Menu

Aiko

Forum Replies Created

Viewing 15 posts - 1 through 15 (of 16 total)
  • Author
    Posts
  • #317645

    Aiko
    Participant

    Maybe it’s easier for me to say this because I tend to find doing what I want easier than the average person… especially after realizing all pathways lead to that anyway & the regret of many is “why haven’t I done anything sooner.”

    I initially thought “just tell him to leave.” If he’s not on the lease but has been living there for a while and refuses to, you’d have to legally evict him? Idk what the laws in your state are..

    Its never really hard getting ppl to leave, people make it seem hard… the hardest thing is the internal battle & struggle with feelings & emotions . If you really wanted him out, he’d be out… or if you really wanted out, you’d leave.

    Be honest about what you want & work towards that. But don’t lie to yourself either..

    #316115

    Aiko
    Participant

    Dolores Canon YouTube.

    #316113

    Aiko
    Participant

    It’s energy. You’re storing emotional trauma in those areas. Therapy should help. Also doing a lot of development work. Start journaling while you’re at it.

    #316111

    Aiko
    Participant

    Writing down your thoughts & assertiveness are definitely the key.

    Maybe think of someone whom you admire & respect that communicates effectively and model them. Re- teach yourself. Unlearn the unhelpful stuff you learned in your household and replace it by modeling new role models.

    My parents. Well, were nonexistent other than giving birth. I literally read, watched & modeled people I respected as chosen parents. Some were celebrities but it worked all the same.

    also throw away all criticism in your mind about how something should sound. Release your fear of judgment . The bigger piece is being your true self . If people don’t like it, what does that say ?

    #316109

    Aiko
    Participant

    Him leaving was a blessing.

    may be look up “trauma bonding.”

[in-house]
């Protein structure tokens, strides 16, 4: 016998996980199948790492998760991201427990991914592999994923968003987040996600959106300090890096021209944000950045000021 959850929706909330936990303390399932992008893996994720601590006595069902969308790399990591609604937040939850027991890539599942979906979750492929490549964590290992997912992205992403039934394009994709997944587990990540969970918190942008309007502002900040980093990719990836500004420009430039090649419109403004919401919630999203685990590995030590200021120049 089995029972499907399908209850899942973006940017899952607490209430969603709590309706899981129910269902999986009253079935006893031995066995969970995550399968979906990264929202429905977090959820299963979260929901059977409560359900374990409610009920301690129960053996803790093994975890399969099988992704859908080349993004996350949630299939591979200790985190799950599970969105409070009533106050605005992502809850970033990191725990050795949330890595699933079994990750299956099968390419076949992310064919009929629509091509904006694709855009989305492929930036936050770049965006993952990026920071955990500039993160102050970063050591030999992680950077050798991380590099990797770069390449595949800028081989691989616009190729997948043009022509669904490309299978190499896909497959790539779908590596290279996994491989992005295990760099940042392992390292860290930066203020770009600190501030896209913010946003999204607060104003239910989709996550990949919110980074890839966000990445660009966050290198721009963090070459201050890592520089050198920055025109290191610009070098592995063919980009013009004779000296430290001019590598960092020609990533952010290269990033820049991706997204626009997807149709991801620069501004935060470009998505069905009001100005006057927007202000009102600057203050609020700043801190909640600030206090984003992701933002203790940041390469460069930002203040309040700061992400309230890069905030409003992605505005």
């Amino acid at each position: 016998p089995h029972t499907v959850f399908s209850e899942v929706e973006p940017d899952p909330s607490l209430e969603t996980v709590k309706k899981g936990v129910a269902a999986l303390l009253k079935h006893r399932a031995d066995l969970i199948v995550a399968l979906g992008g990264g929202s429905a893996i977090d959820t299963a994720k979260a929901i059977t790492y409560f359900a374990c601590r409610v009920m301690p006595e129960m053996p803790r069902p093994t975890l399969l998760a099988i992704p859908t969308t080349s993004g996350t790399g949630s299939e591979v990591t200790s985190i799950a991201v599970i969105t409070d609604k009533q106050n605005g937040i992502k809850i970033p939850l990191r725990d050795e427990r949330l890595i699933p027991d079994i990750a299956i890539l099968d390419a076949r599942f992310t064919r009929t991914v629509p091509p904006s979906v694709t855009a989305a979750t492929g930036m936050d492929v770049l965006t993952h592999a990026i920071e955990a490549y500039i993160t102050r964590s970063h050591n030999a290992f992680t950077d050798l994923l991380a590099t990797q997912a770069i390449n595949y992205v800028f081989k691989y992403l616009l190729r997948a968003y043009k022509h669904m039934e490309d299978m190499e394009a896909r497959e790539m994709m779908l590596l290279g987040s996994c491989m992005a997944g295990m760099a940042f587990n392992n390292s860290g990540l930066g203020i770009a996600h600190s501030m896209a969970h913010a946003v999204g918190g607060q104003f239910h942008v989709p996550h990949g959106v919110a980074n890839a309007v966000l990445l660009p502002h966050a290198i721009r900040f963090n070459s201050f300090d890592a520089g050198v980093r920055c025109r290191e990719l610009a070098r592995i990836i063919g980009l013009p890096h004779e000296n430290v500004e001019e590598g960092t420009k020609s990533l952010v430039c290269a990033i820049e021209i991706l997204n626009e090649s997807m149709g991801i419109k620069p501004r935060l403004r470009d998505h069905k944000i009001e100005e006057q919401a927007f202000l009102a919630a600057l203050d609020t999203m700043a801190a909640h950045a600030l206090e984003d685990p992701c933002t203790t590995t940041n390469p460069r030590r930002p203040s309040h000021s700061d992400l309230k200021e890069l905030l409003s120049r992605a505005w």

Itll heal with time. Start dating other people or distracting yourself with things you enjoy . A few months later, he’ll be in the back of your mind. Then he won’t be there anymore. That’s just how our brains work.

    #316103

    Aiko
    Participant

    One way to helped me . Learn to fabricate healthier Attachment responses. It’s all psychology. Once you know people’s attachment styles you realize they respond/react similarly to everybody else with that attachment style.

    fabricate as in, simply google. “How would a securely attached person a) respond to ____; b) communicate ________ ; c) assure…”

    Also learn about your attachment style (read the book).

    learn your fears, learn what you avoid & why you avoid it, work on that.

    Anxious people get really flustered over things they feel are simple . Probably just something not being communicated.

    Also both attachment styles together tend to get into a manipulative cycle , subconsciously playing on each others triggers.

    Anxious people learn to piss off avoidants because they know that will get a response. Or they do silent treatment . (All manipulative and immature.)

    Avoidants learn to run when things get too intimate or close (also not healthy). Leads to no chemistry & cheating down the road.. they also learn to walk away from anxious ppl saying they’re “needy” rather than understanding how their avoidance is activating their partner . Then after staying away for a while they come back . Creating a vicious cycle.

    Do your research. If it doesn’t help you in this relationship. It’ll help you in others.